I was surprised to see some things come up that I'd never thought about addressing, especially the one question that was asked the most.
So, as my kids get older and busier (I have a high schooler and middle schooler now), I physically can't be in as many places as I need to be with them and my younger kids. There are times that are less than ideal. Little boys eating sandwiches in the car for the 3rd night in a row as we drive to baseball games, or just wanting to stay and watch my high schooler practice with her dance team, but I have to drop off and run because the little boys need me, etc. I know that you don't have your kids in sports or a lot of outside activities. What if they show interest? Will that change? As you have more children and can't clone yourself, how will you manage to meet everyone's needs?
I like Dina's question. This is something my husband and I talk about a lot. Even if each child only did one music activity and one sport or other activity that adds up to a lot of activities with a large family. (We have six kids). How do you decide what activities to have children in, especially when they have an interest or a talent in a specific area?
Anyhow, my first is Dina's question on how you manage to get everywhere you need to be for all your children. Even if activities are limited, there are still school functions, church activities, etc..... that might be for one child/age group and not the others. I guess I'm feeling a little like my world was rocked with the addition of sweet Audrey and I am really struggling to balance the needs of my toddler/newborn with my 11, 8, and 6 year olds. Help, please!!!
These are very good questions! How do you allow your children to participate in a variety of athletics, classes, music, and Church activities when you have more than just a few?
I'm not an expert by any means, and just like the rest of you, we make decisions, second-guess them, and sometimes make it up as we go along. Sometimes I think we do too much, other times too little, and there have been some activities I've signed my kids up for that I've said, "Never again!" afterwards.
I will mention what we've done so far, some of my thoughts on outside activities, and our plans for the future, but I'd also love to hear how you've found the balance in your own families -- feel free to comment on this subject with your own tips and insights.
First, I should mention that my children are pretty involved in activities. In the last six months, we've had four kids take gymnastics, one in track, one involved in the school play, one in early-morning orchestra, two taking piano and one taking violin. Add the preschool co-op I did for the twins, swimming lessons for five of them, several vacations and small trips, fun outings, Scouts for Joey, and Activity Days for Lillian (both sponsored by our Church), and I don't think any of our kids are starving for stimulation.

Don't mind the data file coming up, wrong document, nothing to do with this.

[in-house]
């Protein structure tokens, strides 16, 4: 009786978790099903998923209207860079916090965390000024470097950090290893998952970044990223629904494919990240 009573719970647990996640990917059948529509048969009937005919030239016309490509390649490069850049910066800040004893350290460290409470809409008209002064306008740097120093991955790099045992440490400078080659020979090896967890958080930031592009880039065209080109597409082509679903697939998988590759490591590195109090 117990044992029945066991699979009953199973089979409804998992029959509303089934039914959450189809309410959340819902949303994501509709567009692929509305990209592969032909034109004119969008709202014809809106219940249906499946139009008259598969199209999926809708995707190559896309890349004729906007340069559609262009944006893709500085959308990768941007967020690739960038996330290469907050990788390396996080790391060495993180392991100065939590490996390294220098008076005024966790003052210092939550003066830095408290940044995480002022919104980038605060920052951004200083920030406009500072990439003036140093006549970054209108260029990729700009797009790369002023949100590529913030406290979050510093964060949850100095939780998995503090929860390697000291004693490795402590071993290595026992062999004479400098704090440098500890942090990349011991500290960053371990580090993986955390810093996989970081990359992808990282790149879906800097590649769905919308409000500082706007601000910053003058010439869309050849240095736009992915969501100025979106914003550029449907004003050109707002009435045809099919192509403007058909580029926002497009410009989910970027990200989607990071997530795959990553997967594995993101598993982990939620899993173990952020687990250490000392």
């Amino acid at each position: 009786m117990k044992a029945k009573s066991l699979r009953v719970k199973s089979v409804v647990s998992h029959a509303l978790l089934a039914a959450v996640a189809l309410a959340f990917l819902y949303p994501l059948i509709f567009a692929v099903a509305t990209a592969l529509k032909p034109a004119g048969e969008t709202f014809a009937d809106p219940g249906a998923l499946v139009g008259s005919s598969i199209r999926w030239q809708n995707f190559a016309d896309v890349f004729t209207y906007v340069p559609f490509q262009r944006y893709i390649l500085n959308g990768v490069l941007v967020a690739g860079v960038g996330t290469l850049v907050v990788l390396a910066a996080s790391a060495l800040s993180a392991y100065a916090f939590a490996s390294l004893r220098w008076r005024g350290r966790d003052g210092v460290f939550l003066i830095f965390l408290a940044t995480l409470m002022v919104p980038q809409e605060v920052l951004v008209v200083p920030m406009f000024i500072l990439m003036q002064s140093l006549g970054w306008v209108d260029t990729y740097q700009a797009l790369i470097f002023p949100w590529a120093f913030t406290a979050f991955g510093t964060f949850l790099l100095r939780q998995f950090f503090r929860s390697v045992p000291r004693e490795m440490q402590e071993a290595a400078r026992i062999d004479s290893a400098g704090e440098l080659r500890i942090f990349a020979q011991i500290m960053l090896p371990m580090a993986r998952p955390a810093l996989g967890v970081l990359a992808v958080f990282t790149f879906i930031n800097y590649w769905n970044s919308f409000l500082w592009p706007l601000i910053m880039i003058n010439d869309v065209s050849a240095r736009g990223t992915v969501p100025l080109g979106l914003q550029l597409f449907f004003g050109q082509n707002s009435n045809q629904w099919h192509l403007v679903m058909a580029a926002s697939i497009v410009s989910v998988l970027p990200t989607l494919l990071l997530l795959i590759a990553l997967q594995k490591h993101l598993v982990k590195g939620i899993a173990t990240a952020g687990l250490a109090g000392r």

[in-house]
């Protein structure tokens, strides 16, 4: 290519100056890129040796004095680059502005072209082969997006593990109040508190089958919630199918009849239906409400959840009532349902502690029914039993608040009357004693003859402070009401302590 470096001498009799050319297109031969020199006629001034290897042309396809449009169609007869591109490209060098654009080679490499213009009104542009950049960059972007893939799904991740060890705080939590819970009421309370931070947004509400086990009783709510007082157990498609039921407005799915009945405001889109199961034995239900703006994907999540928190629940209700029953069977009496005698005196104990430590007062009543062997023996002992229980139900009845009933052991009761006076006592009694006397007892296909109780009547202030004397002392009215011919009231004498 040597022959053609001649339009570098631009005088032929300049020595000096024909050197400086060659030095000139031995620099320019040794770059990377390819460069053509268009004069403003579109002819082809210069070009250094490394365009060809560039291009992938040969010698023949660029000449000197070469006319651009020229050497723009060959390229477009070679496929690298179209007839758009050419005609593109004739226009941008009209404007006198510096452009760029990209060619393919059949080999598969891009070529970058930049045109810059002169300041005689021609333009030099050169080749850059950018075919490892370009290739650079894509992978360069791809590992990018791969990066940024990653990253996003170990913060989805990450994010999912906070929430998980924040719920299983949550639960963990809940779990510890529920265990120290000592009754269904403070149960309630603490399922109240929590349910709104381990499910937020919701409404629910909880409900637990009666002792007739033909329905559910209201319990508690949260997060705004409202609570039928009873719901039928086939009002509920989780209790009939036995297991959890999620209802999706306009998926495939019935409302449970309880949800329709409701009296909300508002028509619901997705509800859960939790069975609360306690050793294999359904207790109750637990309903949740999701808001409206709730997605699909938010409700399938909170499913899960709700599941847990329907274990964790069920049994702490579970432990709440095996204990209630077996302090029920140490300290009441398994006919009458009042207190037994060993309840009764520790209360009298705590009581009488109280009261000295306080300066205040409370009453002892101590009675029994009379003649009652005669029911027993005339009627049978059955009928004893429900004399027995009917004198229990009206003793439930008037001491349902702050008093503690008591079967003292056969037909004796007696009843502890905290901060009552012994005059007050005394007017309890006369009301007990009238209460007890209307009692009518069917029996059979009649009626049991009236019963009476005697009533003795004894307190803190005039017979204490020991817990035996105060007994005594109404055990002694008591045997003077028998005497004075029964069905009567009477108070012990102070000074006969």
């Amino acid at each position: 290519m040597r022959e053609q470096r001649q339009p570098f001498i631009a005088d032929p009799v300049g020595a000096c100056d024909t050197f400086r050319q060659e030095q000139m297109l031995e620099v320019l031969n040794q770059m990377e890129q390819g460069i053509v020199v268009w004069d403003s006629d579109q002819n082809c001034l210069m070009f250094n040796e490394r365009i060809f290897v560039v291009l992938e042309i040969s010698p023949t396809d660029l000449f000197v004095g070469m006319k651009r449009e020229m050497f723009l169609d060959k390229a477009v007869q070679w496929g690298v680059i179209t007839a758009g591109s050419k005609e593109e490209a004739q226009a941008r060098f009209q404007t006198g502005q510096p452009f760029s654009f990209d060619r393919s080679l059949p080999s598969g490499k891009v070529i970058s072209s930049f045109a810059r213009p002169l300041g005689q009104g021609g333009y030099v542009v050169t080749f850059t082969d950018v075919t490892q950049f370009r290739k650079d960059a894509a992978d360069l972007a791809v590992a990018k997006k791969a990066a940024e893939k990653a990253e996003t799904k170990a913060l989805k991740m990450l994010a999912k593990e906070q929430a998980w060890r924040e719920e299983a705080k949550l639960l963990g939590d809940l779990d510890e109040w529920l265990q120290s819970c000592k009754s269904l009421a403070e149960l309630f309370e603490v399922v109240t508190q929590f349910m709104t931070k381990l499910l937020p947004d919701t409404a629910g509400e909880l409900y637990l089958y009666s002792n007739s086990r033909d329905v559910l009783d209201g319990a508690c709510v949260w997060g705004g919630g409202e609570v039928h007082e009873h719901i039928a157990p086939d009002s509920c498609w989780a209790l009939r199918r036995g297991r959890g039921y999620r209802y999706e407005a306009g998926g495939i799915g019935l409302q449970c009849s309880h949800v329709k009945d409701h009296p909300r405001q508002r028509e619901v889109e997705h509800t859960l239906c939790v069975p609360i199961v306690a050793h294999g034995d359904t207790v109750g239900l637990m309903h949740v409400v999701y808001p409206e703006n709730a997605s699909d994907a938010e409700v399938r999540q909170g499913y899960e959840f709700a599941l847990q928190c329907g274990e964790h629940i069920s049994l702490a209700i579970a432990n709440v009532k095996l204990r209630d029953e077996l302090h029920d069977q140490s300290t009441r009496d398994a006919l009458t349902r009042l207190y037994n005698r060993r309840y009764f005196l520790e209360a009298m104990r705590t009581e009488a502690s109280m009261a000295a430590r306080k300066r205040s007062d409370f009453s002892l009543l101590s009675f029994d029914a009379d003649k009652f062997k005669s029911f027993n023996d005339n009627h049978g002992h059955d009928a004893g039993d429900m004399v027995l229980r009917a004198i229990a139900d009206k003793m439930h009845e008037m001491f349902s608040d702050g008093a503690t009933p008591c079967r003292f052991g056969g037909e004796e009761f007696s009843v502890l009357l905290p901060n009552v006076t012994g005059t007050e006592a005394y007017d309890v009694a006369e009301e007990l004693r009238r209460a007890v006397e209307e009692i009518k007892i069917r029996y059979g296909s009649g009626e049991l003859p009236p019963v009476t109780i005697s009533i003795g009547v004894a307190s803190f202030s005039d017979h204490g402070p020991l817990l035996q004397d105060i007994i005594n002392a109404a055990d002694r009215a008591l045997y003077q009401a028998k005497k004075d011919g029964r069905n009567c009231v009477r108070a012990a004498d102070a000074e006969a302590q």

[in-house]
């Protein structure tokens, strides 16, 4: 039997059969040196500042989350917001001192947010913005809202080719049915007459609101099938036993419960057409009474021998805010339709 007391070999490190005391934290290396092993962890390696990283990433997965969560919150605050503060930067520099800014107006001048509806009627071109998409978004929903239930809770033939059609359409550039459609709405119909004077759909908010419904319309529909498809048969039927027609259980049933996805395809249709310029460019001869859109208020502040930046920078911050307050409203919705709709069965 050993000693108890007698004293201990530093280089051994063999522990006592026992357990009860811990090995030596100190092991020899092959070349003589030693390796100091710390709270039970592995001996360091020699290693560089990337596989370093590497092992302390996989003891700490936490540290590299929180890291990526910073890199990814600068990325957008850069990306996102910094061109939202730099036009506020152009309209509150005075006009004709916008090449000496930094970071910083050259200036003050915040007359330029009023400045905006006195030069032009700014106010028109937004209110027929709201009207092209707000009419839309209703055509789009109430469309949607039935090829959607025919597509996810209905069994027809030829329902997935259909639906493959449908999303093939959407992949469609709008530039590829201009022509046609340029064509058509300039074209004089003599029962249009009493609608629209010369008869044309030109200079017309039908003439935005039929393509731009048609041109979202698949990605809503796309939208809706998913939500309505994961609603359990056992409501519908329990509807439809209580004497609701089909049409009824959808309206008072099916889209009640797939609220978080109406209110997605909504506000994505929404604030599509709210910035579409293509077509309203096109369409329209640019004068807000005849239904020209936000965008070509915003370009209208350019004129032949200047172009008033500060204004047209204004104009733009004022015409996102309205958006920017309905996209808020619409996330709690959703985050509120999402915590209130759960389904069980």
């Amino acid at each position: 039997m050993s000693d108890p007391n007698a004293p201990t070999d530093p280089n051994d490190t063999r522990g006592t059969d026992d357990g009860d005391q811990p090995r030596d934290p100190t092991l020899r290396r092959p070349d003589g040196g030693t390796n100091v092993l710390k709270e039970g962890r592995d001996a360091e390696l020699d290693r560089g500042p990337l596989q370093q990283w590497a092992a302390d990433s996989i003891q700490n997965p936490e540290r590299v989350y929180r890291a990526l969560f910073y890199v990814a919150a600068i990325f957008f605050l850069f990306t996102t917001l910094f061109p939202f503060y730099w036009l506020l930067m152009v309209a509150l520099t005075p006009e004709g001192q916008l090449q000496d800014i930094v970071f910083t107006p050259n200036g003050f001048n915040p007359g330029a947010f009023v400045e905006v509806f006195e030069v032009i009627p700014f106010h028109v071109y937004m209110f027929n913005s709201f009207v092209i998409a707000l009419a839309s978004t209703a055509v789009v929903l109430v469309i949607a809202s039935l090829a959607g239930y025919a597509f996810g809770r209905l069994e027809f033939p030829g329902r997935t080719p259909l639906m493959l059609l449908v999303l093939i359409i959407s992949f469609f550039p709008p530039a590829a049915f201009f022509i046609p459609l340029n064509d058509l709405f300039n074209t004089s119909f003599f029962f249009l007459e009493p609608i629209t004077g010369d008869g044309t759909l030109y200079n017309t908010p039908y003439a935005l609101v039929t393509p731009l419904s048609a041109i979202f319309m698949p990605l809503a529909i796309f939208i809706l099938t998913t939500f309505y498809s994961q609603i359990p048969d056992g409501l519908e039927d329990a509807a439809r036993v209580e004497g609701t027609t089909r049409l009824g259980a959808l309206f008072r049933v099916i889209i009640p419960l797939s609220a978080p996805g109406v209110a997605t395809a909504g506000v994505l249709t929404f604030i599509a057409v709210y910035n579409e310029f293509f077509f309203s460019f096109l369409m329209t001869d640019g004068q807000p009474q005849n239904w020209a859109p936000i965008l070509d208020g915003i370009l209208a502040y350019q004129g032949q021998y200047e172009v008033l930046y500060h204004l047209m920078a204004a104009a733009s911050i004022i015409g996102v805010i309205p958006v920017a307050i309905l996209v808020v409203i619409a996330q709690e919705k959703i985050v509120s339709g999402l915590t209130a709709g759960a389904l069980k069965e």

Principles of Family Management
As I've thought about this question, and particularly as it relates to family size, I've come up with these ideas:
1. Every family is limited to some degree or another in the number and nature of outside activities they can participate in. Some are limited by their children's interests (or lack thereof) and genetic talents. Some by where they live, like families in rural areas who don't have soccer leagues and gymnastics clubs within driving distances. Many are limited to some degree or another by economics. Some are limited by circumstances beyond their control, such as divorce, or disability. I know a good woman with four children, three of whom were born dangerously premature. Her options for extra activities have to take into account her children's physical handicaps and be fitted around doctor's appointments, therapists, and the like.
2. Every mother fills up her time, usually very productively, whether she has two kids or seven or twelve. When I was about twelve, one of my young women leaders gave us advice about getting ready for school on time. She was the mother of many daughters and she said, "I always tell my girls to do everything else first and your hair last. Whatever time you have left, your hair will use it up. If you have five minutes to do your hair, that's all it will take. If you have twenty minutes, then that's what it will take." Of course, even at the time, my most complicated hairstyle took no longer than eight minutes, but I got her point, and I think it's relevant to this discussion.
Commitments expand to fill the time available for them. We all have to say no to some things, but we also fill our time with good, worthwhile activities. Ask any mother whose youngest child has just entered first grade and you'll understand what I mean -- the dream of long, leisurely days with plenty of time to do all those long-anticipated projects somehow falters in the reality of all there still is to do, even with all their kids in school. We all have to make decisions about what is the best use of our time and talents.
I don't think having more children automatically makes you that much busier than someone with fewer. I may have three times as many children as a mother of two, but it doesn't follow that I'm three times as busy or that I work harder or do more than she does. I'm just busy with different things. My sister has two girls who are both in school full time, and she is just as busy as I am. She simply uses her time differently. She doesn't change diapers or teach preschool or organize playgroups, but she does attend the temple more than I do and is a beautiful watercolor artist. She gives more time to service outside her home than I do at this stage in my life.